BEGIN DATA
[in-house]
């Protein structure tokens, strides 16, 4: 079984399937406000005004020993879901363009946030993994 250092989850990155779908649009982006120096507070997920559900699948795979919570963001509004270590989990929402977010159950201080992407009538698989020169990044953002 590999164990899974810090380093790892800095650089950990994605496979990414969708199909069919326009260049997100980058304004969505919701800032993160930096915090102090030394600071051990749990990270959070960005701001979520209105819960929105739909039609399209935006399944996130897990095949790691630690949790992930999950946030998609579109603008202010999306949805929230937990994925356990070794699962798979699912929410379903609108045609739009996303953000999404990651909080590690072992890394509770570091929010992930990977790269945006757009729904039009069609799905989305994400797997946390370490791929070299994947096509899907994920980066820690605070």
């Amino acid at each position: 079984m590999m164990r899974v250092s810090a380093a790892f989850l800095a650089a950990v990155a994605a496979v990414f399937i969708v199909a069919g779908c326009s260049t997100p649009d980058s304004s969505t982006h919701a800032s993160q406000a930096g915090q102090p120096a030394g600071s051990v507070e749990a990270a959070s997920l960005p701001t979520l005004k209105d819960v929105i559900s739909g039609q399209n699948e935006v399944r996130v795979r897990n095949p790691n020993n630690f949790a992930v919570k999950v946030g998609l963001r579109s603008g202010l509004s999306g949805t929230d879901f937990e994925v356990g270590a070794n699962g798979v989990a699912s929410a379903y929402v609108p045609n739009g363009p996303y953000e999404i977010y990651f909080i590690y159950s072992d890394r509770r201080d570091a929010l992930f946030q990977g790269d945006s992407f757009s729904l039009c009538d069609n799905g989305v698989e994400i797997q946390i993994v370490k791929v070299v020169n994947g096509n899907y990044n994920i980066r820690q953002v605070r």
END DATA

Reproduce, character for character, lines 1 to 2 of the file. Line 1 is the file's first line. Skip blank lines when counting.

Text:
[in-house]
């Protein structure tokens, strides 16, 4: 079984399937406000005004020993879901363009946030993994 250092989850990155779908649009982006120096507070997920559900699948795979919570963001509004270590989990929402977010159950201080992407009538698989020169990044953002 590999164990899974810090380093790892800095650089950990994605496979990414969708199909069919326009260049997100980058304004969505919701800032993160930096915090102090030394600071051990749990990270959070960005701001979520209105819960929105739909039609399209935006399944996130897990095949790691630690949790992930999950946030998609579109603008202010999306949805929230937990994925356990070794699962798979699912929410379903609108045609739009996303953000999404990651909080590690072992890394509770570091929010992930990977790269945006757009729904039009069609799905989305994400797997946390370490791929070299994947096509899907994920980066820690605070």